History of the Central New England Railway


1866     Original Connecticut Western Charter. Envisioned by Egbert T. Butler in Norfolk, CT to go from the Canal Line at Collinsville to the Housatonic at Canaan. Funding failed to materialize.

1869     Amendment for the Connecticut Western RR charter to go from Hartford along the MA border through Winsted, Norfolk, and Canaan to State Line, CT.

1869     Ground broken in October at Winsted for the construction.

1871               Connecticut Western RR completed in September from Hartford through Winsted and Canaan to State Line (charter was only good in Connecticut) to meet with the 1.25 mile extension of the Dutchess & Columbia from Millerton, NY. The CW had trackage rights over the D&C RR into Millerton where it crossed over and interchanged with the New York & Harlem RR. Total trackage distance was 68 miles. Regular through service began December 21, 1871.Connections: Naugatuck RR at Winsted, Housatonic at Canaan, New York & Harlem at Millerton, Dutchess & Columbia at State Line

1878                Tariffville Wreck. January 15. 13 Killed and 70 injured. 2 Locomotives. Baggage car and 3 coaches went into the Farmington River.

1880     April - Bankruptcy

1881     Reorganization as Hartford & Connecticut Western RR

1882     Purchase of Rhinebeck & Connecticut RR that operated between Rhinecliff, NY and Boston Corners, NY. Also bought the trackage between Boston Corners and State Line from the Poughkeepsie, Hartford & Boston RR (later the  Poughkeepsie & Eastern RR). They now had trackage all the way to the Hudson River.

1888     Poughkeepsie River Bridge opened.

1889     The Central New England & Western organized on 22 July to operate the bridge and its connecting lines 2 connecting lines : The Hudson Connecting RR (from Campbell Hall Jct to the bridge) and the Poughkeepsie & Connecting RR (from the bridge to Silvernails, NY).

1889     H&CW Absorbed (leased) by Central New England & Western RR. Controlled by the owners of the 6600 foot Poughkeepsie River Bridge. Passenger trains including the Boston to Harrisburg “Day Express” and the Boston to Washington D.C. “Federal”.

1892     Merged with Philadelphia & Reading RR on 1 August , Poughkeepsie River Bridge Company and its western approaches and renamed Philadelphia, Reading & New England RR. All controlled by A.A. McLeod. McLeod bought control of New York & New England RR and Boston & Maine RR.

1893     McLeod in ruins and PR & NE RR on it own.

1889     Foreclosure on 6 October

1899     PR & NE RR reorganized to form Central New England Railway on 12 January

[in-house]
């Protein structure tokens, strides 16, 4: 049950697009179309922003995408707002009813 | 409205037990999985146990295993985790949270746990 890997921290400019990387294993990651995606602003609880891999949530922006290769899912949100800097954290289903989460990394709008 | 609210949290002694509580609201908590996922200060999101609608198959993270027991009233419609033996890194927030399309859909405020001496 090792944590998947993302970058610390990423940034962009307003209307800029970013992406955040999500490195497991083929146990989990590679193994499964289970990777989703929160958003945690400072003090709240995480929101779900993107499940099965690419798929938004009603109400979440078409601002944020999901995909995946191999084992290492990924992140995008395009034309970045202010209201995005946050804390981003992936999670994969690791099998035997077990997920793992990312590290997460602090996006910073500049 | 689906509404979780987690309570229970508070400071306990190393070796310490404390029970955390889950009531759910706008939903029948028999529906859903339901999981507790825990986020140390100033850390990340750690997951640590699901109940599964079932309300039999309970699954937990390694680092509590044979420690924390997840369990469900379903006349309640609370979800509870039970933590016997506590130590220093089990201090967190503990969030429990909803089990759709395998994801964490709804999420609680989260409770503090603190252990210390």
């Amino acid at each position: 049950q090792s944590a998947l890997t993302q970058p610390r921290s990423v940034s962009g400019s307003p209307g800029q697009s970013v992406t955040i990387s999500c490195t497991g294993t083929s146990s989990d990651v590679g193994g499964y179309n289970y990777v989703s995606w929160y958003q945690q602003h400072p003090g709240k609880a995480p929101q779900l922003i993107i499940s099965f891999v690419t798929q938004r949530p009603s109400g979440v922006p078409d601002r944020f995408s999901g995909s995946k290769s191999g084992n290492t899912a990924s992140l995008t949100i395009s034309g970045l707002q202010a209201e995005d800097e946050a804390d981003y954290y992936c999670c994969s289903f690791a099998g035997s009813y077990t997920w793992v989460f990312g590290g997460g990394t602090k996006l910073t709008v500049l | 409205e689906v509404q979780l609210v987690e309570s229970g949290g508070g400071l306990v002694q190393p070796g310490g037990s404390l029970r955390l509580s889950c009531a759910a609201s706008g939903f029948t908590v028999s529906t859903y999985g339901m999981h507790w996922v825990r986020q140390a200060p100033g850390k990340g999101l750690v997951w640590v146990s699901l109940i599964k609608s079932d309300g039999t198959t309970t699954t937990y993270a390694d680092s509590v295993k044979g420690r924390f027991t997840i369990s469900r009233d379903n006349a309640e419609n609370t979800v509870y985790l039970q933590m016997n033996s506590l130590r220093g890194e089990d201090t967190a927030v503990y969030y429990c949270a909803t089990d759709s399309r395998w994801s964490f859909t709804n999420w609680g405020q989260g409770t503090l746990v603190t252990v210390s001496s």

1900     Began 14 mile extension from Tariffville, CT to B&A at Agawam Junction. NYNH&H played legal games until 1904

1903     NYNH&H acquired CNE but CNE retains its identity and is operated separately from the rest of the system.

1904     Springfield Branch opens.

1907     Bought Poughkeepsie & Eastern Rwy and merged with Dutchess County RR (Poughkeepsie Bridge to Hopewell Jct) and Newburgh, Dutchess & Connecticut RR (Hopewell Jct to State Line) on 25 June

1921     Abandonment of trackage from Agawam Jct to Feeding Hills, MA. Tracks remained in place until 1938.

1926     CNE merged into NYNH&H system.

1927     Passenger service on the CNE ended in December.

1932     Connection between old CW line and Poughkeepsie Bridge severed. Service suspended on key segments on the CNE mainline. Fragmenting the CNE into a series of short NH branch lines.

1937     Formal abandonment of the system begun.

1940     Most of the CNE is abandoned and torn up.


10 miles of CNE from Canaan to Lakeville survived until 1965 as a branch of the NH

A short stretch of the former Springfield Branch at Simsbury was in use until 1968.

Aside from isolated short segments used as yard or industrial trackage, the only significant portion of the CNE remaining in service is the initial 8 miles of the old railroad, from Hartford to Griffins, CT. in the early 1970’s freight traffic on this branch of the Penn Central was so slight that the federal government proposed that it be excluded from the Conrail system. Vigorous local and state objections reversed the recommendation. In 1982 the B&M took over operation of the branch from Conrail but discontinued operation soon afterwards. Recently, the line was upgraded and was slated to be back in service in 1996.


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